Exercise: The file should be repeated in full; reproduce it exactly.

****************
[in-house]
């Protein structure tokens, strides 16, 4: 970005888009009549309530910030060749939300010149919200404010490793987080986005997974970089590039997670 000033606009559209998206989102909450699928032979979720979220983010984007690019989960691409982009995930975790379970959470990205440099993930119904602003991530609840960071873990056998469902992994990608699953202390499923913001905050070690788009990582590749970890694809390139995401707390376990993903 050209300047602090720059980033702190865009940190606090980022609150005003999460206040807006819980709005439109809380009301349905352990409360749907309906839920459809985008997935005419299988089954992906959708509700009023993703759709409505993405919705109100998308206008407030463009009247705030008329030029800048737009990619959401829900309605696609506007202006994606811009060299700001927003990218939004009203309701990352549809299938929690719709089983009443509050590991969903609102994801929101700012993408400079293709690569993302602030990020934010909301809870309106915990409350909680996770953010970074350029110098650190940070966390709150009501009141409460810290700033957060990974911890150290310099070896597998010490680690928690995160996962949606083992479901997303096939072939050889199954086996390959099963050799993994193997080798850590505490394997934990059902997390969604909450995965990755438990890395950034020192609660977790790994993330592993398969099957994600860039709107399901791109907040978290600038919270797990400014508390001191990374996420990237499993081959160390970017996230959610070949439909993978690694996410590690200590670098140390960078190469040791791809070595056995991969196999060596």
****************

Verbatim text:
[in-house]
């Protein structure tokens, strides 16, 4: 970005888009009549309530910030060749939300010149919200404010490793987080986005997974970089590039997670 000033606009559209998206989102909450699928032979979720979220983010984007690019989960691409982009995930975790379970959470990205440099993930119904602003991530609840960071873990056998469902992994990608699953202390499923913001905050070690788009990582590749970890694809390139995401707390376990993903 050209300047602090720059980033702190865009940190606090980022609150005003999460206040807006819980709005439109809380009301349905352990409360749907309906839920459809985008997935005419299988089954992906959708509700009023993703759709409505993405919705109100998308206008407030463009009247705030008329030029800048737009990619959401829900309605696609506007202006994606811009060299700001927003990218939004009203309701990352549809299938929690719709089983009443509050590991969903609102994801929101700012993408400079293709690569993302602030990020934010909301809870309106915990409350909680996770953010970074350029110098650190940070966390709150009501009141409460810290700033957060990974911890150290310099070896597998010490680690928690995160996962949606083992479901997303096939072939050889199954086996390959099963050799993994193997080798850590505490394997934990059902997390969604909450995965990755438990890395950034020192609660977790790994993330592993398969099957994600860039709107399901791109907040978290600038919270797990400014508390001191990374996420990237499993081959160390970017996230959610070949439909993978690694996410590690200590670098140390960078190469040791791809070595056995991969196999060596």